September is Pain Awareness Month, sponsored by the American Chronic Pain Association. Millions of Americans live with pain from injuries, autoimmune and inflammatory disorders, cancer, and other disabilities. Pain can be acute, with a beginning and end, or it can be chronic and may last through a person’s lifetime. Acute pain, including pain associated with cancer, can usually be addressed through treatment of the underlying injury or illness. Chronic pain, on the other hand, may be more difficult to treat, requiring help from several sources: primary care providers, clinical specialists, pain management specialists, and mental health professionals. People with chronic pain may also turn to complementary integrated health specialists who may focus on supportive therapies like meditation, mindfulness, and other options.
For some, pain is a hallmark of conditions such as arthritis, fibromyalgia, lupus, and multiple sclerosis. Pain can also be a secondary condition for some physical and psychiatric disabilities. People with spinal cord injury (SCI) can experience pain from over-working their shoulders as they propel a manual wheelchair or transfer in and out of their chairs. People with cerebral palsy can experience pain in muscles and joints due to spasticity. Individuals with post-polio syndrome may experience pain from joint degeneration. Headache pain is a common condition after a traumatic brain injury. People with depression can experience body pain as part of their condition. These are just a few examples of how disability and pain may interact.
Pain has a significant impact on quality of life and can limit a person’s ability to function, so managing pain is critical. Medications, including opioids, play an important role, but too often medication is used as the sole approach to pain management when other protocols could be more effective and/or result in fewer side effects.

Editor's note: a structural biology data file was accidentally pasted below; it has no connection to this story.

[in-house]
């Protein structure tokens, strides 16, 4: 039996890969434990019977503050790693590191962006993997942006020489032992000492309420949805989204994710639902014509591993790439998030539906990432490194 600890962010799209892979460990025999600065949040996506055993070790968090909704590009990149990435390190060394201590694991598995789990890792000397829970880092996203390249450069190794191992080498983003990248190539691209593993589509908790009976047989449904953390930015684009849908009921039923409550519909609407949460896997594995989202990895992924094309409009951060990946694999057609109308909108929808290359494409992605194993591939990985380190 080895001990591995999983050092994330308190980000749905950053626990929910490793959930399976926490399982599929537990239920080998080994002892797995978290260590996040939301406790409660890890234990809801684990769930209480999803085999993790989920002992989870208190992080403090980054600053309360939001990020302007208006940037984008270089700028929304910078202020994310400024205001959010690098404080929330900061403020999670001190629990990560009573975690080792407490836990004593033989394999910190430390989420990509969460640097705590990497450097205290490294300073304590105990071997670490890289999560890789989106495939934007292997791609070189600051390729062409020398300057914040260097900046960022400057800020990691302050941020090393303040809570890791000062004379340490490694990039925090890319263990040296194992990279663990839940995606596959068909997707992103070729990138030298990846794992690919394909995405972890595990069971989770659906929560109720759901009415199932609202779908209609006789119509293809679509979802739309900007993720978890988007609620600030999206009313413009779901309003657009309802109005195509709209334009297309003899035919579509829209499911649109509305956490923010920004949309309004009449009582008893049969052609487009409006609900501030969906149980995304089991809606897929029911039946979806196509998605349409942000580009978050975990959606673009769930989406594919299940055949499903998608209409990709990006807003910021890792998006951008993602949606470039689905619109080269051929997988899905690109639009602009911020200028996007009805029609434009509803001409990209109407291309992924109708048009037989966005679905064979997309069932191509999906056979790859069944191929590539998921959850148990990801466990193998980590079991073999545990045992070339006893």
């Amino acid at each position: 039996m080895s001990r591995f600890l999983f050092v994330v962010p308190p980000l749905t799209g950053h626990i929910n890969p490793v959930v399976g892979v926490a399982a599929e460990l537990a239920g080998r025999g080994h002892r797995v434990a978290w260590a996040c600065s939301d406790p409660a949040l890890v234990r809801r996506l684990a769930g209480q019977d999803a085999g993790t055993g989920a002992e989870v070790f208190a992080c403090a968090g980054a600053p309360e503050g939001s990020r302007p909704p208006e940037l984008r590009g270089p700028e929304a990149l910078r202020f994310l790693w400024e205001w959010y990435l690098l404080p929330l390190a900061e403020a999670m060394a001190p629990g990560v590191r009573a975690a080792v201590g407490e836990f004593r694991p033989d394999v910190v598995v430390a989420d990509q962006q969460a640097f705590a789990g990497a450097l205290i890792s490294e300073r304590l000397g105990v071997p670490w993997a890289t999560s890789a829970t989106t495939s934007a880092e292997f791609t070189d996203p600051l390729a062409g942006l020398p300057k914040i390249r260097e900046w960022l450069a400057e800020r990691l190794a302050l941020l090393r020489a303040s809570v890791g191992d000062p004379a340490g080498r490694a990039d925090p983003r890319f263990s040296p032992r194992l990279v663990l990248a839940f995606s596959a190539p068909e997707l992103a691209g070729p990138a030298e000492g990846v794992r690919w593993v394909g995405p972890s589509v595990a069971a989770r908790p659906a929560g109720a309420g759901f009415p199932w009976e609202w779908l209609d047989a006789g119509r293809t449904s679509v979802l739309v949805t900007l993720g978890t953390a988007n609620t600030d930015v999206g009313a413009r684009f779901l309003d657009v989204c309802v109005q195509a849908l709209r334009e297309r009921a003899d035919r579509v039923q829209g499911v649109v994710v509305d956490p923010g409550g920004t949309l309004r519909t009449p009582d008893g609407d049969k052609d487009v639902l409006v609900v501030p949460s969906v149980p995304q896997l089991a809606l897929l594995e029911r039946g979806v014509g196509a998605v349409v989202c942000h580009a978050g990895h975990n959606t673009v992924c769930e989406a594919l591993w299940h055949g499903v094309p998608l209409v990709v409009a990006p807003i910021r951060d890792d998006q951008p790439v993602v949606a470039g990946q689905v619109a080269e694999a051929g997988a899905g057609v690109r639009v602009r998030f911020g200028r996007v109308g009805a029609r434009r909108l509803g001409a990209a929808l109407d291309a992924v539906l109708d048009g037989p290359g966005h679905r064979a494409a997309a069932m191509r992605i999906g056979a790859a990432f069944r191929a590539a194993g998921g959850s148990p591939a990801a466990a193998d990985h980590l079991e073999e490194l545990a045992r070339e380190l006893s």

Research from the NIDILRR community has focused on pain both as a disability and as a secondary condition to an existing disability like SCI or arthritis. Some project focus on therapies to address or alleviate pain through physical therapy, lifestyle changes, and medication. Other projects investigate the impact that pain can have on participation at work and in the community. One project is even looking at how men and women with SCI experience pain differently.
Here are some materials from the NIDILRR community which may be helpful in understanding how pain affects participation of people with disabilities:
The Rehabilitation Research and Training Center on Healthy Aging with Long-Term Physical Disabilities (Aging RRTC) has three plain-language research summaries on living with and managing pain:
- How to keep your mood up if you have MS and chronic pain (Amtmann et al, 2015)
- The benefits of staying engaged in life despite chronic pain (Jensen et al, 2015)
- The role of happiness in people living with chronic pain (Müller, 2015)
The Health Access for Independent Living (HAIL) project has a series of fact sheets people can use to manage their healthcare so they can fully participate in the community, including a fact sheet on Chronic Pain as a secondary condition with physical disabilities.
The Northwest Regional SCI System Center holds regular SCI Forums where people with SCI and experts talk about living with SCI. Several episodes focused on pain and pain management:
- Perspectives on Pain http://sci.washington.edu/info/forums/reports/pain.asp
- Protecting your shoulders and staying active http://sci.washington.edu/info/forums/reports/shoulder_health.asp
- Relaxation and hypnosis for SCI pain http://sci.washington.edu/info/forums/reports/relaxation_hypnosis.asp
- Using hypnosis for SCI Pain management http://sci.washington.edu/info/forums/reports/hypnosis_for_sci_pain.asp
- Multidisciplinary Management of Pain in Spinal Cord Injury: An Approach to Improve Pain, Function and Psychological Coping http://sci.washington.edu/info/forums/reports/pain_2010.asp
Our Research In Focus series highlighted research from the Spaulding Harvard SCI Model System Center which found that people with SCI who were more active were less likely to experience pain.
Take a look at the research from the RRTC on Enhancing Activity for Individuals with Arthritis (ENACT) which focuses on promoting healthy activity and participation.
These are just a few examples of what the NIDILRR community is doing in the area of chronic pain, pain management, and participation. Browse through current and completed research and development projects focusing on pain, pain management, and pain as a secondary condition.
Are you interested in research literature in this area? Check out part 2 of this article where we explore articles, books, and reports available from the NARIC collection!